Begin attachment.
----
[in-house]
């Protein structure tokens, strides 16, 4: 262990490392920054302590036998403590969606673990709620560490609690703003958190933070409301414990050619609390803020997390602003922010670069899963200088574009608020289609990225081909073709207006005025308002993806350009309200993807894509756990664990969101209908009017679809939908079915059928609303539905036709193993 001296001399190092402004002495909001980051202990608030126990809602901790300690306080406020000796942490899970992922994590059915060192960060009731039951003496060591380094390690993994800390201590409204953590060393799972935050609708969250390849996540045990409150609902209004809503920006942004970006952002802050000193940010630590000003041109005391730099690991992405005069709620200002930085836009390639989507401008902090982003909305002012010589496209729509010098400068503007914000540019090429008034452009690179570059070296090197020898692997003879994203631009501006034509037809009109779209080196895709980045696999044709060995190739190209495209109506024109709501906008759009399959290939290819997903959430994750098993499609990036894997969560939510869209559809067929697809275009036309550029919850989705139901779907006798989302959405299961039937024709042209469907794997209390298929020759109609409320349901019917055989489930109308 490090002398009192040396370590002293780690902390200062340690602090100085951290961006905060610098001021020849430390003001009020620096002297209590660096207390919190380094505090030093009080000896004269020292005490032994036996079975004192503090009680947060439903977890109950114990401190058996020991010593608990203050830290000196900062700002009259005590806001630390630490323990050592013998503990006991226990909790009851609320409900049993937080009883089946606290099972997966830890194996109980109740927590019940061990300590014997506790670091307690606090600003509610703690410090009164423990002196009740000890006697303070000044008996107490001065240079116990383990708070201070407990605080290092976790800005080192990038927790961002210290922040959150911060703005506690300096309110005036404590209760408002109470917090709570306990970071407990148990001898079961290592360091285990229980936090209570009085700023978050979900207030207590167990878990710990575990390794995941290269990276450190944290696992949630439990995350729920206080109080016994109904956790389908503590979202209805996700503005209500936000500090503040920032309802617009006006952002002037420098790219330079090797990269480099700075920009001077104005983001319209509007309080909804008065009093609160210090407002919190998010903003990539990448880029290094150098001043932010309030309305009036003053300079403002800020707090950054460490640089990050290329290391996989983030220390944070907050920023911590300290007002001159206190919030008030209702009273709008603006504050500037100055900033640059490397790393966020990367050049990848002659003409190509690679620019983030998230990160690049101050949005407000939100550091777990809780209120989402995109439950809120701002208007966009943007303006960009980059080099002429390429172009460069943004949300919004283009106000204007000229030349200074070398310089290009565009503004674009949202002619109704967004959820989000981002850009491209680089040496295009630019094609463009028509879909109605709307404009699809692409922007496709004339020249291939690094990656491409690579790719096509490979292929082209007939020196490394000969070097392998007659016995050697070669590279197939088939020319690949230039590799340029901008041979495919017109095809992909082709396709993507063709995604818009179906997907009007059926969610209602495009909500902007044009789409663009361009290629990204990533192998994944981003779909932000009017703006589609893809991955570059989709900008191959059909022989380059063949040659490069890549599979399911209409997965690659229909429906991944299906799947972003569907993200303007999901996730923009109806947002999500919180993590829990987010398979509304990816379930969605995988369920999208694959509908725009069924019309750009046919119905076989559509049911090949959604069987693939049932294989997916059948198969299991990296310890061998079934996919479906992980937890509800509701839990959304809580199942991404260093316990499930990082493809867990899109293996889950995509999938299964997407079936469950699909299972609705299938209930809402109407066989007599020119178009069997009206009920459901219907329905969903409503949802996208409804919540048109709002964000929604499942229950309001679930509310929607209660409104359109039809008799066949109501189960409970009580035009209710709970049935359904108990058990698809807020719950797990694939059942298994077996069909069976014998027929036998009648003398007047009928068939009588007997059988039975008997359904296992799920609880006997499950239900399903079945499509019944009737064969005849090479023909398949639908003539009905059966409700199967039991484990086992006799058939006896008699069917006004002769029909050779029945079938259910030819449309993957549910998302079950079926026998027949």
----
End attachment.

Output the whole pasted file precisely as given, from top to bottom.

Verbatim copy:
[in-house]
């Protein structure tokens, strides 16, 4: 262990490392920054302590036998403590969606673990709620560490609690703003958190933070409301414990050619609390803020997390602003922010670069899963200088574009608020289609990225081909073709207006005025308002993806350009309200993807894509756990664990969101209908009017679809939908079915059928609303539905036709193993 001296001399190092402004002495909001980051202990608030126990809602901790300690306080406020000796942490899970992922994590059915060192960060009731039951003496060591380094390690993994800390201590409204953590060393799972935050609708969250390849996540045990409150609902209004809503920006942004970006952002802050000193940010630590000003041109005391730099690991992405005069709620200002930085836009390639989507401008902090982003909305002012010589496209729509010098400068503007914000540019090429008034452009690179570059070296090197020898692997003879994203631009501006034509037809009109779209080196895709980045696999044709060995190739190209495209109506024109709501906008759009399959290939290819997903959430994750098993499609990036894997969560939510869209559809067929697809275009036309550029919850989705139901779907006798989302959405299961039937024709042209469907794997209390298929020759109609409320349901019917055989489930109308 490090002398009192040396370590002293780690902390200062340690602090100085951290961006905060610098001021020849430390003001009020620096002297209590660096207390919190380094505090030093009080000896004269020292005490032994036996079975004192503090009680947060439903977890109950114990401190058996020991010593608990203050830290000196900062700002009259005590806001630390630490323990050592013998503990006991226990909790009851609320409900049993937080009883089946606290099972997966830890194996109980109740927590019940061990300590014997506790670091307690606090600003509610703690410090009164423990002196009740000890006697303070000044008996107490001065240079116990383990708070201070407990605080290092976790800005080192990038927790961002210290922040959150911060703005506690300096309110005036404590209760408002109470917090709570306990970071407990148990001898079961290592360091285990229980936090209570009085700023978050979900207030207590167990878990710990575990390794995941290269990276450190944290696992949630439990995350729920206080109080016994109904956790389908503590979202209805996700503005209500936000500090503040920032309802617009006006952002002037420098790219330079090797990269480099700075920009001077104005983001319209509007309080909804008065009093609160210090407002919190998010903003990539990448880029290094150098001043932010309030309305009036003053300079403002800020707090950054460490640089990050290329290391996989983030220390944070907050920023911590300290007002001159206190919030008030209702009273709008603006504050500037100055900033640059490397790393966020990367050049990848002659003409190509690679620019983030998230990160690049101050949005407000939100550091777990809780209120989402995109439950809120701002208007966009943007303006960009980059080099002429390429172009460069943004949300919004283009106000204007000229030349200074070398310089290009565009503004674009949202002619109704967004959820989000981002850009491209680089040496295009630019094609463009028509879909109605709307404009699809692409922007496709004339020249291939690094990656491409690579790719096509490979292929082209007939020196490394000969070097392998007659016995050697070669590279197939088939020319690949230039590799340029901008041979495919017109095809992909082709396709993507063709995604818009179906997907009007059926969610209602495009909500902007044009789409663009361009290629990204990533192998994944981003779909932000009017703006589609893809991955570059989709900008191959059909022989380059063949040659490069890549599979399911209409997965690659229909429906991944299906799947972003569907993200303007999901996730923009109806947002999500919180993590829990987010398979509304990816379930969605995988369920999208694959509908725009069924019309750009046919119905076989559509049911090949959604069987693939049932294989997916059948198969299991990296310890061998079934996919479906992980937890509800509701839990959304809580199942991404260093316990499930990082493809867990899109293996889950995509999938299964997407079936469950699909299972609705299938209930809402109407066989007599020119178009069997009206009920459901219907329905969903409503949802996208409804919540048109709002964000929604499942229950309001679930509310929607209660409104359109039809008799066949109501189960409970009580035009209710709970049935359904108990058990698809807020719950797990694939059942298994077996069909069976014998027929036998009648003398007047009928068939009588007997059988039975008997359904296992799920609880006997499950239900399903079945499509019944009737064969005849090479023909398949639908003539009905059966409700199967039991484990086992006799058939006896008699069917006004002769029909050779029945079938259910030819449309993957549910998302079950079926026998027949």